On Her Trail is a wonderfully written, beautifully constructed book. John Dickerson's memoir is no mere chronology of life with his famous mother, it is a carefully drawn portrait that makes us feel about Nancy Dickerson exactly as he does at various stages of his life. It's brave for an author, and braver still for a son, to capture his subject from unflattering angles, but the overall effect is far from harsh. In fact, just the opposite. Dickerson's tone is intimate, but this book never reads like it was written from a psychiatrist's couch. Instead, it is an honest, accessible story of the journey we all take to understand our parents as complete human beings. That Dickerson's mother was a beloved figure from a time when we liked to keep our icons one-dimensional made his journey more challenging, perhaps, but Dickerson proves more than equal to that challenge. This is a very readable book, regardless of which Dickerson you're a fan of. Enjoy!
11 of 11 people found the following review helpful
on October 30, 2006
I very much enjoyed On Her Trail. Nancy Dickerson is a tremendously interesting subject for a biography - a complicated woman who accomplished a great deal in an era when the odds certainly were stacked against her. In this book, her son has chronicled both her achievements and her shortcomings with an honest and thoughtful eye. The insights into working parenthood alone would be worth the price of admission, but the younger Dickerson is also a great storyteller - the book moves along at a fast and entertaining clip. I highly recommend it.
13 of 14 people found the following review helpful
on November 29, 2006
Don't be fooled into thinking that this is just another `society girl' story. This biography of Nancy Dickerson is more than it seems. Not being American, and not having grown up with the name and image of this rather remarkable woman, I discovered unknown worlds in her son's honest portrayal of his mother. Well-written, in a style that spares neither Nancy the television journalist nor Nancy the wife and mother, John Dickerson does not hesitate to wrap himself over the knuckles as well.
In writing Ms Dickerson's biography, he also gives the reader insights into the worlds of television journalism and broadcasting, behind-the-scenes in the political world(s) of the middle--late years of the 20th century and, no less, an unflinching look at himself, from childhood to adulthood.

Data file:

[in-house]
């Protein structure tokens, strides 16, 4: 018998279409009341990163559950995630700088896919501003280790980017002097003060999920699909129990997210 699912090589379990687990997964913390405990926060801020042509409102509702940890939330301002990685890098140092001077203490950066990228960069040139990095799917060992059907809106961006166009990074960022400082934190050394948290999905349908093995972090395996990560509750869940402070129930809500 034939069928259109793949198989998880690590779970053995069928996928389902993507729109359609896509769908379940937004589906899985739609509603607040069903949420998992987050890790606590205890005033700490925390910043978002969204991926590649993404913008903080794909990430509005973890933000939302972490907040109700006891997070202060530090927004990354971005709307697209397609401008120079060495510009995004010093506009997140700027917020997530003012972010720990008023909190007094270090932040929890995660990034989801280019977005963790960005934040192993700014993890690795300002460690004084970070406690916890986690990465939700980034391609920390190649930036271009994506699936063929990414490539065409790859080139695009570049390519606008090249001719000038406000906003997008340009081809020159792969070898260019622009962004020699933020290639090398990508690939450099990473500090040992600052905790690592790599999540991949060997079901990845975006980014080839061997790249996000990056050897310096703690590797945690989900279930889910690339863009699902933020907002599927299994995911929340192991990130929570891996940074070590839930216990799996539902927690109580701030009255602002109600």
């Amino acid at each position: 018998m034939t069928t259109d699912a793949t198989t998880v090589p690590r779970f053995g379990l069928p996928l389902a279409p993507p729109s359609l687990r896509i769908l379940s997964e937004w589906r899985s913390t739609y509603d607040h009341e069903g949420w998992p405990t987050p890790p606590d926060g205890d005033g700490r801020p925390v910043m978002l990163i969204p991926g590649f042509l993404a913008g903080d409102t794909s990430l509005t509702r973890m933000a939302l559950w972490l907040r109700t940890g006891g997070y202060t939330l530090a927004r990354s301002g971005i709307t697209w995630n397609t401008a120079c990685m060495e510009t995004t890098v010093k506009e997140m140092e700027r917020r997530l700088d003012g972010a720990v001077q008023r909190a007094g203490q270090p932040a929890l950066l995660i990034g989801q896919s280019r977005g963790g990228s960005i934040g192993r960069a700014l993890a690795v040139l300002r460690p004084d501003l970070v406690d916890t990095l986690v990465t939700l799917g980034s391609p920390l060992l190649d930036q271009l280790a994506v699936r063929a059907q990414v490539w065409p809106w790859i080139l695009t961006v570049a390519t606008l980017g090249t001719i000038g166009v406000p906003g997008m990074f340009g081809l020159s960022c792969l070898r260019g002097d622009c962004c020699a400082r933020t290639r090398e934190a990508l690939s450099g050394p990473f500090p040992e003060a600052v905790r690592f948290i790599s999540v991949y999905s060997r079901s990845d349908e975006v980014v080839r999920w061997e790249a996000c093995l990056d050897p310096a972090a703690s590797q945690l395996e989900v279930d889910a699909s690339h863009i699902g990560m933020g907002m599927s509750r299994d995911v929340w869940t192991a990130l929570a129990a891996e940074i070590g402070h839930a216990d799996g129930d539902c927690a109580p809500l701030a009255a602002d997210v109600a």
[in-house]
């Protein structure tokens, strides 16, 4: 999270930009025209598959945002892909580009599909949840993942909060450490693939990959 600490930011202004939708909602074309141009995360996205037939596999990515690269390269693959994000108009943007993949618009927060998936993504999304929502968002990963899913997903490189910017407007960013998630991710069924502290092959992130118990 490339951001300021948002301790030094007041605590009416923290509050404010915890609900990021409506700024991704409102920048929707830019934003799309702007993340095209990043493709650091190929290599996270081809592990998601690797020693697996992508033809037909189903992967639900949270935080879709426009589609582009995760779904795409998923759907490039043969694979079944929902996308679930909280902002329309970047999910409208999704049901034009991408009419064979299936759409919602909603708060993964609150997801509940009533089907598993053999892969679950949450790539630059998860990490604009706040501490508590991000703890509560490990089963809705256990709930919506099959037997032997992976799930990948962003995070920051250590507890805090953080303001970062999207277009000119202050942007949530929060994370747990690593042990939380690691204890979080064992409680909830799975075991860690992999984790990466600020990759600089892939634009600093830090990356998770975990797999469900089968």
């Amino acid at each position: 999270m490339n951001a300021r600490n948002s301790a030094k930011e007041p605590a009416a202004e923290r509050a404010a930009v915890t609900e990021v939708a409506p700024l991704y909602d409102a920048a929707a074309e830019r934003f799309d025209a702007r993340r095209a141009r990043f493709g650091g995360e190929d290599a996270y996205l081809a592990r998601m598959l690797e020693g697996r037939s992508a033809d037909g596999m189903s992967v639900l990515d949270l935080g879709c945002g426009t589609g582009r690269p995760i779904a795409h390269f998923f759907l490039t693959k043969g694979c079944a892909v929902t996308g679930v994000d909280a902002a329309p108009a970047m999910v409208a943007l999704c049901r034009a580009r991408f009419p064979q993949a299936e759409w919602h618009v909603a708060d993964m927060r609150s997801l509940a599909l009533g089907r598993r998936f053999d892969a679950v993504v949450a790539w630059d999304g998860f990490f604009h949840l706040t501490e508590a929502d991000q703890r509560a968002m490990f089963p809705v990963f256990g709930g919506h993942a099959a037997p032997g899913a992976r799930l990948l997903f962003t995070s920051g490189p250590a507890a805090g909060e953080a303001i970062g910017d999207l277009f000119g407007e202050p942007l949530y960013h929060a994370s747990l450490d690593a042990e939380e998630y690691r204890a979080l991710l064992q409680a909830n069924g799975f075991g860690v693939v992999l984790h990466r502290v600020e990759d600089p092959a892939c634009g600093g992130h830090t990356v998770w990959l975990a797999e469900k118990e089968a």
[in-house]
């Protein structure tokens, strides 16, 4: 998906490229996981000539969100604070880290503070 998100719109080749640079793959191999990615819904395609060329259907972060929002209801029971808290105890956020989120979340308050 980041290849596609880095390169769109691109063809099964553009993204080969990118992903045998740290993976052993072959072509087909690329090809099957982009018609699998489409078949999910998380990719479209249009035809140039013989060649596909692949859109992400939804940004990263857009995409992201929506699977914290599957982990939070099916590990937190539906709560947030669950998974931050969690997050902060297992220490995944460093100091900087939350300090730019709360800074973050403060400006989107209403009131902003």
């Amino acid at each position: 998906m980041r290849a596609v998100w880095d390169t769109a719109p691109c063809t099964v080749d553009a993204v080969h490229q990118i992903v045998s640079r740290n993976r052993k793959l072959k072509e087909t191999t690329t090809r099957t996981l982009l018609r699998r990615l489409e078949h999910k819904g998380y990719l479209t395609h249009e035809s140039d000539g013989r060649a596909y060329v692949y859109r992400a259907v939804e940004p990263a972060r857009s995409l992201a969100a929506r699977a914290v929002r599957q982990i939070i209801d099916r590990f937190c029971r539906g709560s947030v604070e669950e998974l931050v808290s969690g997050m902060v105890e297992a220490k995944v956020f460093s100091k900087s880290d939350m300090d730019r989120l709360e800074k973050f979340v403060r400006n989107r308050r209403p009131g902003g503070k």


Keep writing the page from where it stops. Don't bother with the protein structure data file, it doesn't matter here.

Precisely because John Dickerson has not expressed slushy adulation for his mother on every page -- and because he has the ability to step back and look clearly at the worlds in which she moved so effectively -- the portrait of Ms Dickerson that emerges is a moving one. She was neither angel nor saint, and that's okay.
Far more touching for me, however, is the relationship between mother and son that he describes - at times, ruefully. Far from dwelling in the past, though, he uses his understanding of this relationship to examine his own experiences of fatherhood.
I hope that John Dickerson will write other books in the future: he has intelligence, wry humour, and an honesty that is, frankly, rather rare among journalists who move in the heady worlds of the movers and shakers. Well done! - Jill Rogoff
16 of 18 people found the following review helpful
on October 23, 2006
On Her Trail is a must read for anyone with an interest in Washington society, the mechanisms of national political life, women's history, or the evolution of modern journalism. It is also a model of supple, elegant story-telling. Journalist John Dickerson has laced his biographical memoir with wit and pathos, turning the book into a real page-turner.
He traces his painful but intertwined relationship with his mother, tv news pioneer Nancy Dickerson, a role model for generations of ambitious women inspired by her career as a female national network news correspondent. Dickerson uses the tools of his trade to explore his mother's life from many vantage points. By telling "both sides of the story," he recalls his "Mom" through the eyes of an emotionally neglected child while sustaining empathy for her throughout his narrative. Anyone who has read John Dickerson's columns at Slate Magazine [...], knows he is a master of Washington's elite ethnography: analyzing the unspoken rules of the game and the skills of politicians attempting to negotiate these rules. He got his initial training at Merrywood, his parent's mansion, opening doors for galas frequented by Washington's leading power couples. As the book progresses, we flash in and out of Nancy Dickerson's adventures on Capitol Hill and on the presidential campaign trail---experiences compared and contrasted with those of her son, for many years a Time political and White House correspondent. I got an almost visceral exposure to the way news is gathered and had many laughs and tears along the way.
10 of 10 people found the following review helpful
on October 26, 2006
It's tough to write a memoir with getting either sappy or flippant but Dickerson pulls it off here. His mother's story is intriguing, but what makes the book stand on its own is his nuanced way of looking back--not sentimental, but also not unevenly harsh. It's also very funny along the way, both when it's remembering and reconstructing Nancy Dickerson, and when Dickerson looks at his own life and how his mother affected it.
9 of 9 people found the following review helpful
on November 16, 2006
I enjoyed "On Her Trail" tremendously. John Dickerson's book was engaging from start to finish - his rapier wit and self-deprecating sense of humor made me laugh out loud more than once. Nancy Dickerson was a very fascinating woman - smart, ambitious and glamorous. She was a woman admired and emulated by many. For me, the author's candid accounts of his journey from childhood to adulthood with his mother shed new light on Nancy Dickerson - not only as an American television icon, but as a very real human being. I definitely look forward to enjoying more of John Dickerson's future literary endeavors.